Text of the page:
Marcus Rashford dedicates MBE to mother as he vows to continue helping kids

Manchester United and England forward Marcus Rashford dedicated his MBE to his mother when he promised more could be expected in his campaign to support disadvantaged children.

The 24-year-old striker said his motivation was to give the nation’s youth what he didn’t have in childhood, stressing that every child deserves a “chance”.

Rashford ran a campaign last year to force the government to offer free meals to vulnerable youth in England during school holidays during the coronavirus pandemic, causing Prime Minister Boris Johnson to turn around.

After an inauguration ceremony at Windsor Castle, the player said he would hand over his MBE to his mother Melanie, who raised him and his four siblings.

You don’t have to suffer in silence when struggling with your mental health. Here are a few groups you can contact if you need help:

Samaritans: Phone 116 123, 24 hours a day, or email [email protected], in confidence

Children’s telephone: Telephone 0800 1111. Calls are free and do not appear on your bill

PAPYRUS: A voluntary organization that supports suicidal adolescents and young adults. Telephone 0800 068 4141

Depression Alliance: A charity for people with depression. Not a hotline, but has useful resources and links to other information on his website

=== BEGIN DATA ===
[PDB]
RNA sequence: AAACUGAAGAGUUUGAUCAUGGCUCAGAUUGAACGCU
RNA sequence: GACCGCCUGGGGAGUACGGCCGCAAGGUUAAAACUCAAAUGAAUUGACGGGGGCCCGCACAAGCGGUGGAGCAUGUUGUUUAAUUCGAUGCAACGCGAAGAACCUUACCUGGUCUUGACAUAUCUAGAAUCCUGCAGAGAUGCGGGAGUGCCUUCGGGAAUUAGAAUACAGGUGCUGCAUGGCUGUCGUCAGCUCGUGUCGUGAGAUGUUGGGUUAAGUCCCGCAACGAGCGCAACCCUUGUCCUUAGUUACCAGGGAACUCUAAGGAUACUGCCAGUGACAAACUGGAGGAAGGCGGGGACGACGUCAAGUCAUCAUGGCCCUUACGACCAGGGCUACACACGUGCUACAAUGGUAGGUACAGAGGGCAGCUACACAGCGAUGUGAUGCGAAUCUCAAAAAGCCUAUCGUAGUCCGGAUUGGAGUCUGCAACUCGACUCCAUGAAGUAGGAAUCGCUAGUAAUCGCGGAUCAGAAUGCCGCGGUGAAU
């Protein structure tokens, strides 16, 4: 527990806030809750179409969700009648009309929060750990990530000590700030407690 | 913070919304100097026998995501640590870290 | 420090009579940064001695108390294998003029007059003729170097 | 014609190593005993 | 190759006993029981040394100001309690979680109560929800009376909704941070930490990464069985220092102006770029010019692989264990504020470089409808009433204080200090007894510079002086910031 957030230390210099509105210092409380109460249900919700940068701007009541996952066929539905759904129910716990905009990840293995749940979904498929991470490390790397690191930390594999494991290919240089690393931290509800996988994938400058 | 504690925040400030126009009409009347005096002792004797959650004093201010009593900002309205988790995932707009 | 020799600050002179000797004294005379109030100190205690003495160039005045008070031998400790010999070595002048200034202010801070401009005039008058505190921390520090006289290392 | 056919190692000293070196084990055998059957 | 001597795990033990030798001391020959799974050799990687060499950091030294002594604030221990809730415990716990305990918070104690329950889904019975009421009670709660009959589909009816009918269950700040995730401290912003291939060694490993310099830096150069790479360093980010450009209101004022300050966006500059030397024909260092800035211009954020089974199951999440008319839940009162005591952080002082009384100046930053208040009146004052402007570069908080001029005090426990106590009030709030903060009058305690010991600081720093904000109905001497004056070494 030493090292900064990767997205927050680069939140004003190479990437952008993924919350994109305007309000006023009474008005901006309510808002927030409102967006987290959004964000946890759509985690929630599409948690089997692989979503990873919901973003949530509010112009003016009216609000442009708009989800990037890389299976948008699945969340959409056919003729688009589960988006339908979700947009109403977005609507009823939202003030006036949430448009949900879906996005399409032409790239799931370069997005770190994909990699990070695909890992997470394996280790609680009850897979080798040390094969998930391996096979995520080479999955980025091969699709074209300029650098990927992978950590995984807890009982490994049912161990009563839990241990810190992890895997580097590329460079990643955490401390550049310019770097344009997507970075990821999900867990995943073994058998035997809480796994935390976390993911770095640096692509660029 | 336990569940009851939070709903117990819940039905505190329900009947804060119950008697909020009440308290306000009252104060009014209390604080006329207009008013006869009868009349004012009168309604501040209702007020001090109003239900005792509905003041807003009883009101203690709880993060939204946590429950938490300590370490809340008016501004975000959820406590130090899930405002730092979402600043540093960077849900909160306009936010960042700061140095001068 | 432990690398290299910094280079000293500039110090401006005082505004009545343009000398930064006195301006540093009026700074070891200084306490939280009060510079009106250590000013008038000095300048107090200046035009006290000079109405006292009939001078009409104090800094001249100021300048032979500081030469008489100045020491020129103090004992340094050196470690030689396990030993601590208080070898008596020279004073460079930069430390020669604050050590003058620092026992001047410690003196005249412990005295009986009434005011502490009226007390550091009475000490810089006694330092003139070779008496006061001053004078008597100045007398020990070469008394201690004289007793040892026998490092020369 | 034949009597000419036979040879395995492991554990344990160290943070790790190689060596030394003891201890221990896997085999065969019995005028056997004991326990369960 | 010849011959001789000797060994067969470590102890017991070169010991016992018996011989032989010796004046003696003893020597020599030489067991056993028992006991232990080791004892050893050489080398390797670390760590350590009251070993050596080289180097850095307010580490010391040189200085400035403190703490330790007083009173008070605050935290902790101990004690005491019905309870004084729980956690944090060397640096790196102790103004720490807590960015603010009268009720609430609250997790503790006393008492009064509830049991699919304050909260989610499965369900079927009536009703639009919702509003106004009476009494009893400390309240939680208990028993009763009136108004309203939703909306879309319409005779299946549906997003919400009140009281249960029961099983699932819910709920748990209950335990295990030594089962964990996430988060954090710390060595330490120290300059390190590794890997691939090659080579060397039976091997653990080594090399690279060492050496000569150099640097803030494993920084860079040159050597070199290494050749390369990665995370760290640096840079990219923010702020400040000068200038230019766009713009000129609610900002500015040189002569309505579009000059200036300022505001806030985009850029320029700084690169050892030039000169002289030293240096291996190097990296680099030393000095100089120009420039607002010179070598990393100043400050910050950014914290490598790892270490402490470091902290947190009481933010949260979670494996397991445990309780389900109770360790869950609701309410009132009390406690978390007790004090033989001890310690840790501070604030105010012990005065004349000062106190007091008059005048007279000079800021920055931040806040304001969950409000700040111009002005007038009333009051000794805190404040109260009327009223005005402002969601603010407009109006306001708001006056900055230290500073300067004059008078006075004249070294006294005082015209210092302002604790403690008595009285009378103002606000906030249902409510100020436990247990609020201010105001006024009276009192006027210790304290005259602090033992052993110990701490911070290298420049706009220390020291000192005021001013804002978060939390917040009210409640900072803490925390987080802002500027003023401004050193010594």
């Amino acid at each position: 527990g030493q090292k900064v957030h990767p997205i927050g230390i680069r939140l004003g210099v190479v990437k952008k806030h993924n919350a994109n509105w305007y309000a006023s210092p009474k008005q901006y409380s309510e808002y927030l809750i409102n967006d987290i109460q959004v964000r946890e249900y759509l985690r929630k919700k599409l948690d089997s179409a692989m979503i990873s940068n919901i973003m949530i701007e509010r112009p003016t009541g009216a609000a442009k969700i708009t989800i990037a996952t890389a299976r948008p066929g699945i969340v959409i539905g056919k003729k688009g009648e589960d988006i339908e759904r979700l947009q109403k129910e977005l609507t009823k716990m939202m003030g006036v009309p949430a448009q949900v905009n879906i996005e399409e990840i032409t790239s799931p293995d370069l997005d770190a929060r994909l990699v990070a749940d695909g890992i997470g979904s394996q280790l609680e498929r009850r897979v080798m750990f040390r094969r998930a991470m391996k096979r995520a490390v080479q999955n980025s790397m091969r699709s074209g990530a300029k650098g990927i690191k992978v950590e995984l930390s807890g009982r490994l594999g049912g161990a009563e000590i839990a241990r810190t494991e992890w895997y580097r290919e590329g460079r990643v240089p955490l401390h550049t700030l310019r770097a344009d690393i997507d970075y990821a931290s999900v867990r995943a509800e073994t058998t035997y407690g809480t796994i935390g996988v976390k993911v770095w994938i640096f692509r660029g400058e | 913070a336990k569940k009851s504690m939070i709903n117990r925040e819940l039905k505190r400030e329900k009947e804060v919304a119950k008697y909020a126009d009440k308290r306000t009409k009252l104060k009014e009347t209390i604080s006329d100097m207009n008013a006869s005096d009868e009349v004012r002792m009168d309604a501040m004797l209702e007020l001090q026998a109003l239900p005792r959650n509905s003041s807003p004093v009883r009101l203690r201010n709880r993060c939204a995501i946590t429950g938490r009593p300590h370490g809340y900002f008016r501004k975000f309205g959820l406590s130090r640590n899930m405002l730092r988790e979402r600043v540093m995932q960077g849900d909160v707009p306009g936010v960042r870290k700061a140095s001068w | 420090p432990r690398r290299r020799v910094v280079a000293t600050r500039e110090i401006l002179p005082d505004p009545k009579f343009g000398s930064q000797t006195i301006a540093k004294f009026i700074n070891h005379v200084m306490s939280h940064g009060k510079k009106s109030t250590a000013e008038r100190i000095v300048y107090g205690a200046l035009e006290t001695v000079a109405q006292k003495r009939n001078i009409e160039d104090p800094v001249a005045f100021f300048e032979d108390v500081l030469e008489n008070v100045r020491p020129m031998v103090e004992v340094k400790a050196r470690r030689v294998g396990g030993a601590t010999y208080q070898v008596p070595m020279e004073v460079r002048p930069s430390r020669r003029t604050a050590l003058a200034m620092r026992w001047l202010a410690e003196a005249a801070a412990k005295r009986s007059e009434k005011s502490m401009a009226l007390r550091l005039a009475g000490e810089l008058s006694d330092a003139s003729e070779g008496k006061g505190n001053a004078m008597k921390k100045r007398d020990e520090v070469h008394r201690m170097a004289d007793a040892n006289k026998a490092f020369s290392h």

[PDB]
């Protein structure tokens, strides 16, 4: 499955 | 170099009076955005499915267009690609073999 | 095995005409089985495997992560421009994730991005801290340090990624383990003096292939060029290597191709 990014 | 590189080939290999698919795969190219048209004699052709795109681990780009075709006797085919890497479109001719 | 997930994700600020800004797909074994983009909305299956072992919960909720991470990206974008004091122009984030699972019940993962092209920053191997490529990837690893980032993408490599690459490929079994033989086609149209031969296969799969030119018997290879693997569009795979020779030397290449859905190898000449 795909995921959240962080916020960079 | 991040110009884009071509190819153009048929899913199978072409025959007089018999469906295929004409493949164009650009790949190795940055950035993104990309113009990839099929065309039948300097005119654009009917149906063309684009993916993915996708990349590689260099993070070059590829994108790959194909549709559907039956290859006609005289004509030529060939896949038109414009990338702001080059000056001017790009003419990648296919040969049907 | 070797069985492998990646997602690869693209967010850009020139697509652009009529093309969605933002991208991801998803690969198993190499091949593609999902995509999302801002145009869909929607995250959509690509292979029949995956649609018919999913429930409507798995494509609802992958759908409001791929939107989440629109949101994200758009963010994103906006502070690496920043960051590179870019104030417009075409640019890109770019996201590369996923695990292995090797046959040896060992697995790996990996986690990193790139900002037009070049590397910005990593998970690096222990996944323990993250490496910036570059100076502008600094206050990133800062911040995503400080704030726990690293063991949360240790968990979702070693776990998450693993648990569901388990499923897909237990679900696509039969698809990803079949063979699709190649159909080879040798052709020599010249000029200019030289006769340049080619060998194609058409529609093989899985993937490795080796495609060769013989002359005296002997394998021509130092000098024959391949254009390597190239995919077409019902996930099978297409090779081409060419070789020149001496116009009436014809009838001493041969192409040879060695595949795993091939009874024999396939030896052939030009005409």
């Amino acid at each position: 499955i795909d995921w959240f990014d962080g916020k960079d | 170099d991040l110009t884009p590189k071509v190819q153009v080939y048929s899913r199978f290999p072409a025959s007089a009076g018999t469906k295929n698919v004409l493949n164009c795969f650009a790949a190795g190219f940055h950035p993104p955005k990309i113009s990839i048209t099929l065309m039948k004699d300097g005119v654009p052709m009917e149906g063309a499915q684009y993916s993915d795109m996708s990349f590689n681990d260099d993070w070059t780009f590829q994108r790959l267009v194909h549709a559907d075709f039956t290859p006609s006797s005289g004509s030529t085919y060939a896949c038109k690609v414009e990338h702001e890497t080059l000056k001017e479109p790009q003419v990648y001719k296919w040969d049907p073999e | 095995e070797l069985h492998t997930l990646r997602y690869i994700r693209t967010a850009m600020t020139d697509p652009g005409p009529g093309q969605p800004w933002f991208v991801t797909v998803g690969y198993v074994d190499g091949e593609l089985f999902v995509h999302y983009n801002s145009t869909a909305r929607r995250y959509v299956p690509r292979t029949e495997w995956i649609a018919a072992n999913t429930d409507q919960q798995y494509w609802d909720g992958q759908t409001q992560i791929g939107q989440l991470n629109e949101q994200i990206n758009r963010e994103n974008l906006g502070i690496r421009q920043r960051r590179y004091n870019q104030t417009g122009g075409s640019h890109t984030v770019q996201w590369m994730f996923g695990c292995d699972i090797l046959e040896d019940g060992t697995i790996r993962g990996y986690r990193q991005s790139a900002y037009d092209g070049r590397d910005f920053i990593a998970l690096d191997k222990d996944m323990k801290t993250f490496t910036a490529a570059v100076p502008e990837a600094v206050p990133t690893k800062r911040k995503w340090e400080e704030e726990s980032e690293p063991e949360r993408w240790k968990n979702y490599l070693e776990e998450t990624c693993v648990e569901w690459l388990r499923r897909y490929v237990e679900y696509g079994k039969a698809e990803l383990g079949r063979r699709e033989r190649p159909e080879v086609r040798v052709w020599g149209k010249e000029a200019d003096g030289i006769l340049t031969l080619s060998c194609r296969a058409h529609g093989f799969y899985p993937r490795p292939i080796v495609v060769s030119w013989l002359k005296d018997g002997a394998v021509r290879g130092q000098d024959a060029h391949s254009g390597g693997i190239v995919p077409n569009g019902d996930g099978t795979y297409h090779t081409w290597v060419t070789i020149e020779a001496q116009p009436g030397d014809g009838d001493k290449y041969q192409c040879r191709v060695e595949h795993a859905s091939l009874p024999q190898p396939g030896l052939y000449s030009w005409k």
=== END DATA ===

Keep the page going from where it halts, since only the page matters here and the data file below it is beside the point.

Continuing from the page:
Students Against Depression: A website for students who are depressed, in a bad mood, or at risk of suicide. click here to visit

Bullying UK: A website for bullying children and adults. click here

Campaign Against Living Miserably (CALM): For young men who feel unhappy. Has a website here and a hotline: 0800 58 58 58

He said, “It seems to be busy, but for me, to put it in the simplest possible way – I try to give kids the things I didn’t have as a kid. If I had, I would have been much better off and had a lot more options in my life.

“I’m just giving them the opportunity and I think they deserve the opportunity – which kid doesn’t have that? For me it is a punishment for them not to get things like food or books.

“And if we can all get together to make these small changes – they are small changes, but they become big changes when you see the fruits of them – I see a generation coming after me as a very special generation.

“They just need a little guidance and point in the right direction, and what I do is give them that.”

The footballer became the youngest recipient of an honorary doctorate from the University of Manchester, awarded last month for his work against child poverty.

Rashford will also be honored with a special award from the BBC Sports Personality of the Year on December 19 in honor of his off-field work.

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